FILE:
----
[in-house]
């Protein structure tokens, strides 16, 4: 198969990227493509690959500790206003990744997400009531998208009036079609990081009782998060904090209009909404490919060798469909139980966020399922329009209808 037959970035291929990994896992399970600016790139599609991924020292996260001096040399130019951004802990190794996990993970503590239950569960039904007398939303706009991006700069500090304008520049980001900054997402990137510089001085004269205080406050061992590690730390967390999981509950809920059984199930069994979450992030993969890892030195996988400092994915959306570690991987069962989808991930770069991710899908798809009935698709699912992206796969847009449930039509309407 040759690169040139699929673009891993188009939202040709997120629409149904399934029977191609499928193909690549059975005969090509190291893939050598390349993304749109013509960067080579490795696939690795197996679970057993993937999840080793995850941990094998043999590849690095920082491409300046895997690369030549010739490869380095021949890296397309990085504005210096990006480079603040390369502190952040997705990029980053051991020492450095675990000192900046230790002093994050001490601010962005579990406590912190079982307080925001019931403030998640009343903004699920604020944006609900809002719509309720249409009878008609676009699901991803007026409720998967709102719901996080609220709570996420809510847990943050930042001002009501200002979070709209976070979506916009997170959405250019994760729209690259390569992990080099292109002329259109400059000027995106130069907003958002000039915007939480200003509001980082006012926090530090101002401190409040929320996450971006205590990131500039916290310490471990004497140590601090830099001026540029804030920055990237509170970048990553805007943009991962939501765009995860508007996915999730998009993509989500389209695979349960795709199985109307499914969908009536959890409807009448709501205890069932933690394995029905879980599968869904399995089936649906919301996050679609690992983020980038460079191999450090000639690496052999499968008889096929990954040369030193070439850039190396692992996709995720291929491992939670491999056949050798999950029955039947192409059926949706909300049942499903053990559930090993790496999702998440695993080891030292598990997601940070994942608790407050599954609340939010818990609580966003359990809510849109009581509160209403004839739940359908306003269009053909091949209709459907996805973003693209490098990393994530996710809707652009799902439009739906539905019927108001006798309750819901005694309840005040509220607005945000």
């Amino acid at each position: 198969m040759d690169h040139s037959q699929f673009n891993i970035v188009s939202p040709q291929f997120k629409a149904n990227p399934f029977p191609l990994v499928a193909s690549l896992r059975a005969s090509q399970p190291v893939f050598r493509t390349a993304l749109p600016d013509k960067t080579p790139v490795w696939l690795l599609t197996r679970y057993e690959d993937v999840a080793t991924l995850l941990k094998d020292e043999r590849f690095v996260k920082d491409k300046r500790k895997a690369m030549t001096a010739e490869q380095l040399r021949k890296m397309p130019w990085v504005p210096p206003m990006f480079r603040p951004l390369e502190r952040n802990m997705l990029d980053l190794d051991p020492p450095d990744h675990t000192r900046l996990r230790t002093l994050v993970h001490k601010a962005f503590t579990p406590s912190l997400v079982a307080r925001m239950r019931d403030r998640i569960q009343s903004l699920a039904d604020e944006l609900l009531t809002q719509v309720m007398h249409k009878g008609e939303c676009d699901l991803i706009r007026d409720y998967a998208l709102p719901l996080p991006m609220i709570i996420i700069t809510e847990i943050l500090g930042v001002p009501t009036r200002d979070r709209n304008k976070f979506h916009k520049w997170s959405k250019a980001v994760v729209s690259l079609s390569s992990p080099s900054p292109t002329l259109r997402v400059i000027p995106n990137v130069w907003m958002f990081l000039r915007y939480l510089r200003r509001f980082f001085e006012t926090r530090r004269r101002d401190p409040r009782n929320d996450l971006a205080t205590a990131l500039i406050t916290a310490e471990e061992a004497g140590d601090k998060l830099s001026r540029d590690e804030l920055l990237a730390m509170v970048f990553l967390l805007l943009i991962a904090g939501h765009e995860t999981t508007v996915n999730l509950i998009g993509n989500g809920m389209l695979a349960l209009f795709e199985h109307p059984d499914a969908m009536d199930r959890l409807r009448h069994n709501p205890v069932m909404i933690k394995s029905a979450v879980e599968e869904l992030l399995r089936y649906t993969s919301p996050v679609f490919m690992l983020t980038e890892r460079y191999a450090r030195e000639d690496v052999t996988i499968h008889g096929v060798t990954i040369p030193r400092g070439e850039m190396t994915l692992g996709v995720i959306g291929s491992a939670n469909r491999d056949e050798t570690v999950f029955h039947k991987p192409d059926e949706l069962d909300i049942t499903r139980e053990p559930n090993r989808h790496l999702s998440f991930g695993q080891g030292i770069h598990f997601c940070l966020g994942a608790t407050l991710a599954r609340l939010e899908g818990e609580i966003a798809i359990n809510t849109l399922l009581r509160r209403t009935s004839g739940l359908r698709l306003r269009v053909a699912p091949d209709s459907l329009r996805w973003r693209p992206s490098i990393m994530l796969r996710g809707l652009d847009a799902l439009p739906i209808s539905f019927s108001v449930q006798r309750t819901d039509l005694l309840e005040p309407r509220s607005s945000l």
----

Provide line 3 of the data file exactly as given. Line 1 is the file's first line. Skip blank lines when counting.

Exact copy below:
């Amino acid at each position: 198969m040759d690169h040139s037959q699929f673009n891993i970035v188009s939202p040709q291929f997120k629409a149904n990227p399934f029977p191609l990994v499928a193909s690549l896992r059975a005969s090509q399970p190291v893939f050598r493509t390349a993304l749109p600016d013509k960067t080579p790139v490795w696939l690795l599609t197996r679970y057993e690959d993937v999840a080793t991924l995850l941990k094998d020292e043999r590849f690095v996260k920082d491409k300046r500790k895997a690369m030549t001096a010739e490869q380095l040399r021949k890296m397309p130019w990085v504005p210096p206003m990006f480079r603040p951004l390369e502190r952040n802990m997705l990029d980053l190794d051991p020492p450095d990744h675990t000192r900046l996990r230790t002093l994050v993970h001490k601010a962005f503590t579990p406590s912190l997400v079982a307080r925001m239950r019931d403030r998640i569960q009343s903004l699920a039904d604020e944006l609900l009531t809002q719509v309720m007398h249409k009878g008609e939303c676009d699901l991803i706009r007026d409720y998967a998208l709102p719901l996080p991006m609220i709570i996420i700069t809510e847990i943050l500090g930042v001002p009501t009036r200002d979070r709209n304008k976070f979506h916009k520049w997170s959405k250019a980001v994760v729209s690259l079609s390569s992990p080099s900054p292109t002329l259109r997402v400059i000027p995106n990137v130069w907003m958002f990081l000039r915007y939480l510089r200003r509001f980082f001085e006012t926090r530090r004269r101002d401190p409040r009782n929320d996450l971006a205080t205590a990131l500039i406050t916290a310490e471990e061992a004497g140590d601090k998060l830099s001026r540029d590690e804030l920055l990237a730390m509170v970048f990553l967390l805007l943009i991962a904090g939501h765009e995860t999981t508007v996915n999730l509950i998009g993509n989500g809920m389209l695979a349960l209009f795709e199985h109307p059984d499914a969908m009536d199930r959890l409807r009448h069994n709501p205890v069932m909404i933690k394995s029905a979450v879980e599968e869904l992030l399995r089936y649906t993969s919301p996050v679609f490919m690992l983020t980038e890892r460079y191999a450090r030195e000639d690496v052999t996988i499968h008889g096929v060798t990954i040369p030193r400092g070439e850039m190396t994915l692992g996709v995720i959306g291929s491992a939670n469909r491999d056949e050798t570690v999950f029955h039947k991987p192409d059926e949706l069962d909300i049942t499903r139980e053990p559930n090993r989808h790496l999702s998440f991930g695993q080891g030292i770069h598990f997601c940070l966020g994942a608790t407050l991710a599954r609340l939010e899908g818990e609580i966003a798809i359990n809510t849109l399922l009581r509160r209403t009935s004839g739940l359908r698709l306003r269009v053909a699912p091949d209709s459907l329009r996805w973003r693209p992206s490098i990393m994530l796969r996710g809707l652009d847009a799902l439009p739906i209808s539905f019927s108001v449930q006798r309750t819901d039509l005694l309840e005040p309407r509220s607005s945000l």